Spring Stars and Their Myths: An Astronomy Adventure with Jean Creighton

Sunday, March 2, 2014 – 6:30-7:30 pm


Fee: Free to members or with admission to the sculpture garden.
Registration: Pre-registration is required, please email us at info@lyndensculpturegarden.org.

Jean Creighton, a native of Greece and director of the Manfred Olson Planetarium at UWM, will share her favorite Greek myths associated with spring constellations and what excites her about the celestial objects we can observe at this time of year. She will point out some of the most prominent constellations visible on constellation maps, such as the Big Dipper, Taurus, Orion, and Gemini. If it is clear, we will head outdoors to look for stars and constellations.

Adequate clothing required; we’ll go out rain or shine.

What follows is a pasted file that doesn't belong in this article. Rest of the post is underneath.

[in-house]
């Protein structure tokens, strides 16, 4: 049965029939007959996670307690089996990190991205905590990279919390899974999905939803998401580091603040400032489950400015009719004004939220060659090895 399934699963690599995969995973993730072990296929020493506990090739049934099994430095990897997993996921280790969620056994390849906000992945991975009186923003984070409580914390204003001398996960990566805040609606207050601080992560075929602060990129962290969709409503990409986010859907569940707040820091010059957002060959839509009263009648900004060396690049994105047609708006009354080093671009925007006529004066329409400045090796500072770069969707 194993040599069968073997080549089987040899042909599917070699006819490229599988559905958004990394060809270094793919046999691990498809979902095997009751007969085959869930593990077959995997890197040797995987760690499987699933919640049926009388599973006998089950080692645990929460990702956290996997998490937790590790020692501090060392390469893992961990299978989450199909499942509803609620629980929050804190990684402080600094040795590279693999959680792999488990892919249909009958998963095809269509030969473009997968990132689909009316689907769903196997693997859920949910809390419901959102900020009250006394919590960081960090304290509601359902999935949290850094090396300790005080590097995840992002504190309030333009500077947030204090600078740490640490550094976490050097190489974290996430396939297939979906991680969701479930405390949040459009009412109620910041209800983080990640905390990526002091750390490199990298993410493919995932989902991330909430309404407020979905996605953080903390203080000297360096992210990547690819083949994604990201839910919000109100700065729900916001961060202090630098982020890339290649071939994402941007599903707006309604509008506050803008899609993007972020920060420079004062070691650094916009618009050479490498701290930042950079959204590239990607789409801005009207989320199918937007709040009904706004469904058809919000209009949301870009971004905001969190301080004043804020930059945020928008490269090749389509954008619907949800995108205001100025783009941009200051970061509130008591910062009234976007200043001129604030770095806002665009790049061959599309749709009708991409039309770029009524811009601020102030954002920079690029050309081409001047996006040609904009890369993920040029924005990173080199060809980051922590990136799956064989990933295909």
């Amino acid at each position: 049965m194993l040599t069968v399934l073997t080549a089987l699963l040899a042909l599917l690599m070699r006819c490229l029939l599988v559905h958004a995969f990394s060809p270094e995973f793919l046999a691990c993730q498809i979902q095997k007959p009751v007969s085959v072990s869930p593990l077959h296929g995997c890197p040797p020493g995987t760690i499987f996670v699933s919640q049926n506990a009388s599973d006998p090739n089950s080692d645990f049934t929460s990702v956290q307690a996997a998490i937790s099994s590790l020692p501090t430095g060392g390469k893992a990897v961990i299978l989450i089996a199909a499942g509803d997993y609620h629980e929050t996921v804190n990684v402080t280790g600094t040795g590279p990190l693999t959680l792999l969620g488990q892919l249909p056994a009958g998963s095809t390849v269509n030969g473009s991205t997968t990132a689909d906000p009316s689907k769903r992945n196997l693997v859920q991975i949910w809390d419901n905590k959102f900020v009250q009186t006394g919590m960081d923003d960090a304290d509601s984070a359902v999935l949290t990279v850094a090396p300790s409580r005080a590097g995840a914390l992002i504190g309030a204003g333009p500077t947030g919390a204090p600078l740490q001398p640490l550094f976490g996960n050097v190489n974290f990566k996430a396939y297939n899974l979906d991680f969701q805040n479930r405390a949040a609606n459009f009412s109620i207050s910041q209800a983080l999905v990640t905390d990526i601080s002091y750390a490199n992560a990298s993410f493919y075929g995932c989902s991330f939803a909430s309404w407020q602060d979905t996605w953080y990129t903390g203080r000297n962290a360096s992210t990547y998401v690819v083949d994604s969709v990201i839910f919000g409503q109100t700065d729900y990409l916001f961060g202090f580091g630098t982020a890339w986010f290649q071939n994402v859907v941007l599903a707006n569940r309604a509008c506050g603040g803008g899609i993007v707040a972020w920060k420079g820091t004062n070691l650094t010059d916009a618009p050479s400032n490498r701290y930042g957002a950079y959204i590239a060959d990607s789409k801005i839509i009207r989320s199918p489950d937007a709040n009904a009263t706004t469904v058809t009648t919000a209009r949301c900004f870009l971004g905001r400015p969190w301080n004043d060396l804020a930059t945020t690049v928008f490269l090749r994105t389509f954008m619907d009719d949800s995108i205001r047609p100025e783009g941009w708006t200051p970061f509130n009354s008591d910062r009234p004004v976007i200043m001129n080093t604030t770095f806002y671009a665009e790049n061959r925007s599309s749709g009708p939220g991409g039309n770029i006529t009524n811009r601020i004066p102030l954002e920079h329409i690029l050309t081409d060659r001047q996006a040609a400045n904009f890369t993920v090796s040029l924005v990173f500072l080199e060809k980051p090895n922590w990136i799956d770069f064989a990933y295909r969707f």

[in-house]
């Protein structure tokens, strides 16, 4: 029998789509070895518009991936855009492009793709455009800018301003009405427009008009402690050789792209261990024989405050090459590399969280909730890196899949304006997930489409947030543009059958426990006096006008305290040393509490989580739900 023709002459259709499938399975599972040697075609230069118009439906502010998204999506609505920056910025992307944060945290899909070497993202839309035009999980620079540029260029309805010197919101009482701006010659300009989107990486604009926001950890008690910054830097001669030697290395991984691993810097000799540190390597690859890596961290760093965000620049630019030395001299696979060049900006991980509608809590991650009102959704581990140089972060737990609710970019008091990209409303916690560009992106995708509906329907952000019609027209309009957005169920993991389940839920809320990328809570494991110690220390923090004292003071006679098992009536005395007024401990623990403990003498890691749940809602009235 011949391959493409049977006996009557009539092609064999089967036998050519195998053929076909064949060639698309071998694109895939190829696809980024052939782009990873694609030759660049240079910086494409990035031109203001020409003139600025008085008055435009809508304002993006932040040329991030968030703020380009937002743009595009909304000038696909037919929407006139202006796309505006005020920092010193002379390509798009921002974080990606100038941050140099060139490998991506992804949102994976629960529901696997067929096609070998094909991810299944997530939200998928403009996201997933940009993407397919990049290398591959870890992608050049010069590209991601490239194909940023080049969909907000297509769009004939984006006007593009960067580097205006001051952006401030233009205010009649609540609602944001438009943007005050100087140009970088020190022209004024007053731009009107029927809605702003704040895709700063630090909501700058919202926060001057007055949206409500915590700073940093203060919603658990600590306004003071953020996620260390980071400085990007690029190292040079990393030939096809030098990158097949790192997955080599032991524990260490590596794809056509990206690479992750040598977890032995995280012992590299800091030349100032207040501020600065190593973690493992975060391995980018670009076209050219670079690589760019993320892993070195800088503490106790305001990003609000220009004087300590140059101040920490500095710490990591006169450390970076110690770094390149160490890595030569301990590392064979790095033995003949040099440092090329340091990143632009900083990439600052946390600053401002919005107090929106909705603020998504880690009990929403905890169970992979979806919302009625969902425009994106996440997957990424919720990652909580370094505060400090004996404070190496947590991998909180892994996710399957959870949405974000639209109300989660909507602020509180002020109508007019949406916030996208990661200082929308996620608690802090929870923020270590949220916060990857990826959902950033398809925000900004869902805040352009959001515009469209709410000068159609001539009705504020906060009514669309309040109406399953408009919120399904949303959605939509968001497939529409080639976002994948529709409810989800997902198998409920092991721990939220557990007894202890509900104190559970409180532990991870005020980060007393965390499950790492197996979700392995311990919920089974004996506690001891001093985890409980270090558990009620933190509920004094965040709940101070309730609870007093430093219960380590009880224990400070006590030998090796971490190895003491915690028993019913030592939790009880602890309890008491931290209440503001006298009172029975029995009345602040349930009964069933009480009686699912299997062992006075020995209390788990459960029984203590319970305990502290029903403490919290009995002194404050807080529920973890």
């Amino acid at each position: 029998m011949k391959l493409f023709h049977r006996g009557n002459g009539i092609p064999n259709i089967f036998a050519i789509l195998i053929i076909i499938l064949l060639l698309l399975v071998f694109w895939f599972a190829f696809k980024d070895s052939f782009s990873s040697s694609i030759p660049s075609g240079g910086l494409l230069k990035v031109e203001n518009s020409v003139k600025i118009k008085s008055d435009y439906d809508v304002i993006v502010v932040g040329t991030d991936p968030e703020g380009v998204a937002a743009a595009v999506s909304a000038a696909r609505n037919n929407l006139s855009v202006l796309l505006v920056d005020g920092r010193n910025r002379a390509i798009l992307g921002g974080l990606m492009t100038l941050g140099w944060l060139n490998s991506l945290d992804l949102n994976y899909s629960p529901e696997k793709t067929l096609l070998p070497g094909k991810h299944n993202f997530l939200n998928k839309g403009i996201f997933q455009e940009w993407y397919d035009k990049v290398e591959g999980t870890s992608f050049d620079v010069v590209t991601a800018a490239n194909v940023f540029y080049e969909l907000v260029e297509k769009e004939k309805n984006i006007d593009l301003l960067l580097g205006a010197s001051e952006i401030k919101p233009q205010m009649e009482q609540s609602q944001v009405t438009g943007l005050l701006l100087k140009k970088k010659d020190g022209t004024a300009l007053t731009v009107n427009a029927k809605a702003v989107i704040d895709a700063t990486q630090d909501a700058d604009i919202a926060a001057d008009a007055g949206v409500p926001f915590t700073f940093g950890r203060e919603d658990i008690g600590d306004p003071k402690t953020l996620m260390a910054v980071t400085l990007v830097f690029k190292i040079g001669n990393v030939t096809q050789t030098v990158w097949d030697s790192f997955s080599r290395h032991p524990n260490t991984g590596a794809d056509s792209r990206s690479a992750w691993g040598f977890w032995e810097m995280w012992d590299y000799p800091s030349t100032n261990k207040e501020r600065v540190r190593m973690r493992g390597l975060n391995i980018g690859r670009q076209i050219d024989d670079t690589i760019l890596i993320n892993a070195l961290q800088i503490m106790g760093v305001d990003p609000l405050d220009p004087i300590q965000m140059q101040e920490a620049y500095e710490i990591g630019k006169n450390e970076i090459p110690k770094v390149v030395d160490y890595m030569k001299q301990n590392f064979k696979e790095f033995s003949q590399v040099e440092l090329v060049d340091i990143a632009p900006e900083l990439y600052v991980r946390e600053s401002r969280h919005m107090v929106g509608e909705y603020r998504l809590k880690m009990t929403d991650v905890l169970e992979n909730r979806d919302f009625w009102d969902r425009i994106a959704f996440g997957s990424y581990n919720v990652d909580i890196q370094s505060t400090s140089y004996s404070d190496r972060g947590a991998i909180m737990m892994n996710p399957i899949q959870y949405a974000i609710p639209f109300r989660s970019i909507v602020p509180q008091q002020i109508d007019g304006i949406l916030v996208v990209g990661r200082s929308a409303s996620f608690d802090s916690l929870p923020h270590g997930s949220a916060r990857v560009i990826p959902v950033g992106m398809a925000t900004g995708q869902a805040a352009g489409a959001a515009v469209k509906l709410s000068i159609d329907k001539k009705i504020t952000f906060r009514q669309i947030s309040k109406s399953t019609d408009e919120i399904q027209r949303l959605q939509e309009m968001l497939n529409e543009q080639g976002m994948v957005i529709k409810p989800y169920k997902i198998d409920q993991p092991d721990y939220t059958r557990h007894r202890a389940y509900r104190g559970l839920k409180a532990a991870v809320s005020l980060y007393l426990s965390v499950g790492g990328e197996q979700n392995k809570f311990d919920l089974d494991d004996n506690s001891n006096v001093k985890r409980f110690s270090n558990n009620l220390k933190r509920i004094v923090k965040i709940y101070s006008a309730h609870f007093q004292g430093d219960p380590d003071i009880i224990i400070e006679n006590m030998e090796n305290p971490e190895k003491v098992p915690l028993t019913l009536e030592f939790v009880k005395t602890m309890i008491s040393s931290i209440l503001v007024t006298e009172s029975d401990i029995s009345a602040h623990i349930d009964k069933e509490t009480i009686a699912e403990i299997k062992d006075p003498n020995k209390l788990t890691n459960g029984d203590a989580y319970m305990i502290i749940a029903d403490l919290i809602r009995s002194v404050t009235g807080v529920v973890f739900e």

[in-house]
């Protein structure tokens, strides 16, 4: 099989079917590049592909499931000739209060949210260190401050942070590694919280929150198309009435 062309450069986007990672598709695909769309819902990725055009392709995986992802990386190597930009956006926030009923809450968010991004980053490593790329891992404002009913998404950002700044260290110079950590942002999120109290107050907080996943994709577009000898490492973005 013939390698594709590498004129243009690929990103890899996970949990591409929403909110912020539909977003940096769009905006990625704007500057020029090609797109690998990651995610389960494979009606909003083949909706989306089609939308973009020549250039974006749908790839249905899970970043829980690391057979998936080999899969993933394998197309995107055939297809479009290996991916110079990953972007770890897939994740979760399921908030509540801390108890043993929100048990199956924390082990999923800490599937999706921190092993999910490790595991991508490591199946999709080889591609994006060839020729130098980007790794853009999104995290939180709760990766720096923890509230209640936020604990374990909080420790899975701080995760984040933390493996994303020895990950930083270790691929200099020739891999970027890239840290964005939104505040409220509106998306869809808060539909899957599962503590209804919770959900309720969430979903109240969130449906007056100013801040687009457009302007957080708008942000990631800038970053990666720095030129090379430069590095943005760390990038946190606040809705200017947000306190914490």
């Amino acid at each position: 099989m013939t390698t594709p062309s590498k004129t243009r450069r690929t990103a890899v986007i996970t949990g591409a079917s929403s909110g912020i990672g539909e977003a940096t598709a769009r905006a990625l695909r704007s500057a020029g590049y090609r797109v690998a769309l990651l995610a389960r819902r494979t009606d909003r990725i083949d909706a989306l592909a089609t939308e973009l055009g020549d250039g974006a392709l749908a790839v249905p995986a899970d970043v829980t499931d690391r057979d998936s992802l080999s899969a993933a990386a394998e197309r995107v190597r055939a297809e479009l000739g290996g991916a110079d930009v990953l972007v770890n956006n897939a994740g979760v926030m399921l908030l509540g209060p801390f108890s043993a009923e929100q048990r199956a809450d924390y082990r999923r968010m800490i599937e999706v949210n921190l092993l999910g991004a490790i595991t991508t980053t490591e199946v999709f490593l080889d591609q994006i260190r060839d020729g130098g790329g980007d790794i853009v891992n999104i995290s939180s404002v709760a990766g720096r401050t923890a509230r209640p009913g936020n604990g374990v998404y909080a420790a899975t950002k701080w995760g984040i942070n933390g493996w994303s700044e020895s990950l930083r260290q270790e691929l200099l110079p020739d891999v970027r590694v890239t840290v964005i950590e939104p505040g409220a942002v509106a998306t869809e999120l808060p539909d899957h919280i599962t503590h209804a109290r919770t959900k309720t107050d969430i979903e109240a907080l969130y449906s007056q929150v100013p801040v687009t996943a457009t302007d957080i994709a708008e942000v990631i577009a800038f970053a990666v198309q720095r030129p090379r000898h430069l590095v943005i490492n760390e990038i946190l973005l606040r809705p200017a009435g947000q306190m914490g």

About Jean Creighton

Jean Creighton is the director of the Manfred Olson Planetarium at the University of Wisconsin-Milwaukee. She has always lived in big cities where the city lights tend to obscure the stars of the night. This may be why she appreciates a planetarium theater. Born in Toronto, Ontario, Creighton grew up in Athens, Greece where her mother claims she showed a great interest in how stars form from the age of five. For Creighton, physics was the gateway to astronomy, so she studied (in the Physics Department) at the University of Athens, graduating in 1991. While writing her honors thesis was on the planet Neptune, she discovered that she wanted more astronomy in her life; she went on to get a master's degree from Saint Mary's University in Halifax, Nova Scotia and a Ph.D. in astrophysics from the University of Waterloo. After that, she was fortunate enough to be involved in an infrared satellite called WIRE as a postdoctoral researcher at the California Institute of Technology (Caltech). Since September 1999, she has been teaching astronomy at various levels at UWM, becoming director of the planetarium in 2007. "It's great fun to share my excitement with my audience as well as with my own two boys," says Creighton.

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